Mostly pertaining to public charities and private foundations, a 501(c)3 company is defined by (and named for) its tax status: the organization does not have to pay corporate income tax on its revenue.
We frequently call these “nonprofits.” But it’s important to keep in mind that “nonprofit” is a tax status, not a business plan, and that making a profit is fundamental to the health of art organizations.
Museums should, as a best practice, have 90 days of liquidity at any given time.
Fixed land holdings can contribute to impressive bottom lines, especially in major metropolitan areas.
It’s not a recommended practice, but it does happen.) American museums are unlike, say, the Louvre.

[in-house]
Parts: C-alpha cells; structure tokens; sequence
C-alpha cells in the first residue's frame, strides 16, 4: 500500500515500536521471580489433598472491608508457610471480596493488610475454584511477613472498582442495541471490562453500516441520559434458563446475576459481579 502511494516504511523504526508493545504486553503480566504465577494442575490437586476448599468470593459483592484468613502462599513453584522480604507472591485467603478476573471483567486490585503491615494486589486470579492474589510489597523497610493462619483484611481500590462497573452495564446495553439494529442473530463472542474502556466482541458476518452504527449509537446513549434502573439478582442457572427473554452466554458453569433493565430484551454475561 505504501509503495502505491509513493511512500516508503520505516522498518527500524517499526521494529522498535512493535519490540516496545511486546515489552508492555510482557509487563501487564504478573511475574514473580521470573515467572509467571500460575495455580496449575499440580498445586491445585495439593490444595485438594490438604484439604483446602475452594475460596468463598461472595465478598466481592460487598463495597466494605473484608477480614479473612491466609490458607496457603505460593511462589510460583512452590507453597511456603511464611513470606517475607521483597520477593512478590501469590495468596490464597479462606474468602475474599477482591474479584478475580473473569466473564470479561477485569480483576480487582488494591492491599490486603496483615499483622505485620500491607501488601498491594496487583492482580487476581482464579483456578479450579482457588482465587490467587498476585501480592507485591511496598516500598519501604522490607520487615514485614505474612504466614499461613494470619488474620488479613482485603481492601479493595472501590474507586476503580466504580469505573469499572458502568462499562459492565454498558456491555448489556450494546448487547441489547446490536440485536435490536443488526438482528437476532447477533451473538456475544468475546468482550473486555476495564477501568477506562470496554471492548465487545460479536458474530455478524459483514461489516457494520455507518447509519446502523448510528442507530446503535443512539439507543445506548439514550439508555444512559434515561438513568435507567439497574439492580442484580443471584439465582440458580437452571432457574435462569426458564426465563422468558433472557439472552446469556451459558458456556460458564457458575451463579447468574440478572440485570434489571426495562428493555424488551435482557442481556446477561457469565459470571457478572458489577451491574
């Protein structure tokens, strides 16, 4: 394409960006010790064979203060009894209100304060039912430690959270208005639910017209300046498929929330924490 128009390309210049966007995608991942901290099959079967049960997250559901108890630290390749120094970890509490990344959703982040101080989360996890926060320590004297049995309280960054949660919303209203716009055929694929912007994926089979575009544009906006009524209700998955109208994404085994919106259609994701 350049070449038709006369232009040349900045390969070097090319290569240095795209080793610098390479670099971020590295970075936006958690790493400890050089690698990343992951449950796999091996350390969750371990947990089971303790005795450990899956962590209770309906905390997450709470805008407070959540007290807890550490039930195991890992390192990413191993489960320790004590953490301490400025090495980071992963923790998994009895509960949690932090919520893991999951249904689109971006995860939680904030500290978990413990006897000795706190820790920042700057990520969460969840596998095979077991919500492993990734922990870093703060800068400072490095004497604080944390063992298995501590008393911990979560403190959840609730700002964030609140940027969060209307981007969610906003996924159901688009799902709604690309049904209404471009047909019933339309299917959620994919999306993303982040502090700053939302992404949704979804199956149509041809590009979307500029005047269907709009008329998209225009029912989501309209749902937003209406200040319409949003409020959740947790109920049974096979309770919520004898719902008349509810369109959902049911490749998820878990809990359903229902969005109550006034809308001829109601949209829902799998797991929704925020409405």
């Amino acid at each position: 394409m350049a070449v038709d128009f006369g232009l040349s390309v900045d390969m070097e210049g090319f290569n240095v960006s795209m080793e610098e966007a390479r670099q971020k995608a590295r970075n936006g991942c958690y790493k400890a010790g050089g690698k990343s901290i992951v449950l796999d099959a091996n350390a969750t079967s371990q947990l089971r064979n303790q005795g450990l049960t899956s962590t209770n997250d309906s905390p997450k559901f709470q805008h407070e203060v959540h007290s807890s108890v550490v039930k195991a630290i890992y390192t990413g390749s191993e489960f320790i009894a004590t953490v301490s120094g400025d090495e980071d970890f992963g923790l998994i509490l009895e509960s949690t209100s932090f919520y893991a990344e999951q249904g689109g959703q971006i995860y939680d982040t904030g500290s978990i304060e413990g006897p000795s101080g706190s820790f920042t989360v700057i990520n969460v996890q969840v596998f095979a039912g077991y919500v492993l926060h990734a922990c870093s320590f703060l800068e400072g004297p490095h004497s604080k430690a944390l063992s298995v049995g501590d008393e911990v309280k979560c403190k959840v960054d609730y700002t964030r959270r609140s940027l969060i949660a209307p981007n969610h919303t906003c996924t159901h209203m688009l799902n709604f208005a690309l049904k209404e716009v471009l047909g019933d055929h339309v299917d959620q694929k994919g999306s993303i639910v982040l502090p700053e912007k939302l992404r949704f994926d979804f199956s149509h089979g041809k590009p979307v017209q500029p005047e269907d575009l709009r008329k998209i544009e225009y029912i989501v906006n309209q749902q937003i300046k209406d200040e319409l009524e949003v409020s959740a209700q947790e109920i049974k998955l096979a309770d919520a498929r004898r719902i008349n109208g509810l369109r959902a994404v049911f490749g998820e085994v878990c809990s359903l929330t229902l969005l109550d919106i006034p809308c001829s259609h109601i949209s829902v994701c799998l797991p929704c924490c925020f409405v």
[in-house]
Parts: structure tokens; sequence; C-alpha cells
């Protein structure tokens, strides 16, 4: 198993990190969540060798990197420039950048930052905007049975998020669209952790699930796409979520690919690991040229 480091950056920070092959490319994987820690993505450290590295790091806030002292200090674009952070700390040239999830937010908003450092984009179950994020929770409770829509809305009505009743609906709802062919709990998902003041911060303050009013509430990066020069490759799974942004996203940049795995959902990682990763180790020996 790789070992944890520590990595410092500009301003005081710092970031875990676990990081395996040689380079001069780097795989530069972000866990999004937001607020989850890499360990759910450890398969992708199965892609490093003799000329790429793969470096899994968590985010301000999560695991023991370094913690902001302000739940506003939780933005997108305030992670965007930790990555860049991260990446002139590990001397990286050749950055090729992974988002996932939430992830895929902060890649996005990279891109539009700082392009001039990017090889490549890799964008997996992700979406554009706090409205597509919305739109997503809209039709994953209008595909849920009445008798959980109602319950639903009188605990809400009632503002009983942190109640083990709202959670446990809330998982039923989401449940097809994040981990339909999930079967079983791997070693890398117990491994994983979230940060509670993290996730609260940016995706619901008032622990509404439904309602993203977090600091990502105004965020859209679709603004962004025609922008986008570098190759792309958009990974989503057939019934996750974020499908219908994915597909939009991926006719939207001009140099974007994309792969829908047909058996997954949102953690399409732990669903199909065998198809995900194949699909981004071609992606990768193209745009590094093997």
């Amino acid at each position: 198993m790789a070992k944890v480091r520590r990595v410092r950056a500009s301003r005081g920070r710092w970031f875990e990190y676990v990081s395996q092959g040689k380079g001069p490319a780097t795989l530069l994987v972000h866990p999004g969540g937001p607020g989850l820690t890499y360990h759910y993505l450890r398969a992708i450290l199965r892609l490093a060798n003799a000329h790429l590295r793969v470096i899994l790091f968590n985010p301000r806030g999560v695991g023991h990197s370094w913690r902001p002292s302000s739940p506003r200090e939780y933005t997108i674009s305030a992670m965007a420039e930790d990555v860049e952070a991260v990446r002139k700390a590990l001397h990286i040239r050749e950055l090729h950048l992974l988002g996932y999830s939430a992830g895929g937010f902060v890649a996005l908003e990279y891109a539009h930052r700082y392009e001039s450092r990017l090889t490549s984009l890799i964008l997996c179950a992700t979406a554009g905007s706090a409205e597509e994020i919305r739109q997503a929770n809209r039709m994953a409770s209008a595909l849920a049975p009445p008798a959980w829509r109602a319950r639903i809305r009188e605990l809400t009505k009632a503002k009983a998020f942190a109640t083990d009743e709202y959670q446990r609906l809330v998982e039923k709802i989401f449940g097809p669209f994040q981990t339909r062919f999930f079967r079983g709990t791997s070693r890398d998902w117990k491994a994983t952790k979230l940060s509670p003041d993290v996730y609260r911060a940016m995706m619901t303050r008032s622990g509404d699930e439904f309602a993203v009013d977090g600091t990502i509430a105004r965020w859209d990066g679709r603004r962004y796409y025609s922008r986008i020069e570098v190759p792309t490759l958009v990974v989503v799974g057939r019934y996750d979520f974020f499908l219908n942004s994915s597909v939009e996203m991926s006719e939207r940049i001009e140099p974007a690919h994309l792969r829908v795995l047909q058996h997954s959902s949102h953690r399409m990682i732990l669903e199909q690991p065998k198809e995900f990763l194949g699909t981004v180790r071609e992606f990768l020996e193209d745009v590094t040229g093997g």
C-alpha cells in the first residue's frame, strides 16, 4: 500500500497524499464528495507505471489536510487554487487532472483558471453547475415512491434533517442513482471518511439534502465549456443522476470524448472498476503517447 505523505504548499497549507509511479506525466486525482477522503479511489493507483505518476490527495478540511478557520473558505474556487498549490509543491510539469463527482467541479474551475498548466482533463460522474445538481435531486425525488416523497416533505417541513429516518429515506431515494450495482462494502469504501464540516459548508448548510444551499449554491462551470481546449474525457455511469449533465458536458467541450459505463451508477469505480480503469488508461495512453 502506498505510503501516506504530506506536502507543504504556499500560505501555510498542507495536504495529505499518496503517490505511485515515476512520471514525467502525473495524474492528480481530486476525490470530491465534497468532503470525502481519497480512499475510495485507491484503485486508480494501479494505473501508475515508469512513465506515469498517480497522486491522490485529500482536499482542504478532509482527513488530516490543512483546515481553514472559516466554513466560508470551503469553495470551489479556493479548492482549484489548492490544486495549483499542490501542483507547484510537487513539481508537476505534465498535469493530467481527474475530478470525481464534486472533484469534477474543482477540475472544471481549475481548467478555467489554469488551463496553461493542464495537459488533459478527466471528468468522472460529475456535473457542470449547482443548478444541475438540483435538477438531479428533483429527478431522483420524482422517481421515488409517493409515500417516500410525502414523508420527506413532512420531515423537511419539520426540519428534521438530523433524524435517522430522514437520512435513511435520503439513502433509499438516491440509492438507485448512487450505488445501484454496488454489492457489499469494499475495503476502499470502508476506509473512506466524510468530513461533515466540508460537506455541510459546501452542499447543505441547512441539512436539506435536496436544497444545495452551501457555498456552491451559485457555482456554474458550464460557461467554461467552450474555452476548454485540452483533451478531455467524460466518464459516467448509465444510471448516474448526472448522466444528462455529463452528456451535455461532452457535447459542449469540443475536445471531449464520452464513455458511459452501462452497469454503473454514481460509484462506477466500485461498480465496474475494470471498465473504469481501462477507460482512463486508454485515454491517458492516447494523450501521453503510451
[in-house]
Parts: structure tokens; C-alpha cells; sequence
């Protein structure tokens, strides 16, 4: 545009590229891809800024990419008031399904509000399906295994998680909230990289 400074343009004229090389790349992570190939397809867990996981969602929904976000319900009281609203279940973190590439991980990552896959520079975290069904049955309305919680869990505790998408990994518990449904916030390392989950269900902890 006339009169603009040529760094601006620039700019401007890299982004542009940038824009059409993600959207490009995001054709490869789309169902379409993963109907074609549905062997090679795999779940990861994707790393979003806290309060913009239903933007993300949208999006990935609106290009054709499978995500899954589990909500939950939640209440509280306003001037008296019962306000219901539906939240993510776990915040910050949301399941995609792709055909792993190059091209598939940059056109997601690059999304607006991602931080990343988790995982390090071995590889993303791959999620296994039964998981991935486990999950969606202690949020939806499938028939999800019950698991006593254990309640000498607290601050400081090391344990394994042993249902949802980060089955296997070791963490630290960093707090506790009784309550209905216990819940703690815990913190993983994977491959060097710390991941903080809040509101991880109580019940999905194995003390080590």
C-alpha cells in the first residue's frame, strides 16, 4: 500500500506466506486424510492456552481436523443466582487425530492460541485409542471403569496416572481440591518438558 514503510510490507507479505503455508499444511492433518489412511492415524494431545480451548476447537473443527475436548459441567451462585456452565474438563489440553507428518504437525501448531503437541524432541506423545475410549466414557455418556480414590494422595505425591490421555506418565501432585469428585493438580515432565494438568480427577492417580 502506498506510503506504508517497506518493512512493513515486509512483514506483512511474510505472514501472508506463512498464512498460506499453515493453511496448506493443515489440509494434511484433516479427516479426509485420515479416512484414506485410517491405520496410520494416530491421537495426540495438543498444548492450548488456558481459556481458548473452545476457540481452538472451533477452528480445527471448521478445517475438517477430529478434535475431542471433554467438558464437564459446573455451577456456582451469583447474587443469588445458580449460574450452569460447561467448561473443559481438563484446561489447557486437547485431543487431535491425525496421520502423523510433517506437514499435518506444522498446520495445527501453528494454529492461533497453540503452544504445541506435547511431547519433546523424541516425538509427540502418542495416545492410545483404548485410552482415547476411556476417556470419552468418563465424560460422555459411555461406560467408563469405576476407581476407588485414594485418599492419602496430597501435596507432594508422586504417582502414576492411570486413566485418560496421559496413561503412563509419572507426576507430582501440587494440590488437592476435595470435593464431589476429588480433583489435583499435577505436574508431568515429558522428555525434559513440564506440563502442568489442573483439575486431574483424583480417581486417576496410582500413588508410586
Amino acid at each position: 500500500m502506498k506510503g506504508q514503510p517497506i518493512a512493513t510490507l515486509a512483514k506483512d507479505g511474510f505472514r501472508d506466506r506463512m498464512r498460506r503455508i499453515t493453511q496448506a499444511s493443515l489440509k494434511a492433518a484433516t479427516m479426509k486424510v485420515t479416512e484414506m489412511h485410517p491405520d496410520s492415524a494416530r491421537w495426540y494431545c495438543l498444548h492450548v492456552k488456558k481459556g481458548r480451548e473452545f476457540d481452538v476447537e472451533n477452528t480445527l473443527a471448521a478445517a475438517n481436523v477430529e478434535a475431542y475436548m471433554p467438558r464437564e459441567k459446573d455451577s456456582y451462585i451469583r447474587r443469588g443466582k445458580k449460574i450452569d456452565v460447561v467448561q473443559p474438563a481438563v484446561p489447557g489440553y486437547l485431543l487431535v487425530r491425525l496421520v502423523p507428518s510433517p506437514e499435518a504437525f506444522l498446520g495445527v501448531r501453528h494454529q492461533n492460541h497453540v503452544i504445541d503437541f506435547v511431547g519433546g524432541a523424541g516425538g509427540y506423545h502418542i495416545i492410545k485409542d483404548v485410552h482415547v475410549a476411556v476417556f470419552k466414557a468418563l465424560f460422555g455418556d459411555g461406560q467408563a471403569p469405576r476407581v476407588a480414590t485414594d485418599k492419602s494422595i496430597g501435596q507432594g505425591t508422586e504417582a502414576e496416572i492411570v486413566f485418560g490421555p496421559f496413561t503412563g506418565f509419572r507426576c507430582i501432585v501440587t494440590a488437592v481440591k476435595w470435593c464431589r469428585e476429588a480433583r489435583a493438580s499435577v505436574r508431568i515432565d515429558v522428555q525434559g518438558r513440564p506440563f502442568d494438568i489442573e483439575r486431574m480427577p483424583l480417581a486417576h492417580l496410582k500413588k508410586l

Arguably the most famous museum in the world, the Louvre is miraculously funded by the French state and supplemented by other revenue streams from donations to licensing (the newly opened Louvre Abu Dhabi is a notable example). Staying profitable is the only way for a museum to keep its mission alive, given high operating costs and limited liquidity.
What governs the profit of a nonprofit, so to speak, is what they do with it; not that they don’t make it.
In the nonprofit world of museums, there are three main categories of revenue: Museums, among other nonprofits, employ a wide spread of tactics to bring in income.
Restricted gifts, when donations or grant funds are earmarked as project-based (temporary restrictions) or endowment (permanently restricted) can represent a large portion of a museum’s holdings; but they can’t be liquified.
(It is, however, a not-so-secret secret that institutions can borrow funds from their temporary restricted accounts to pay operating expenses.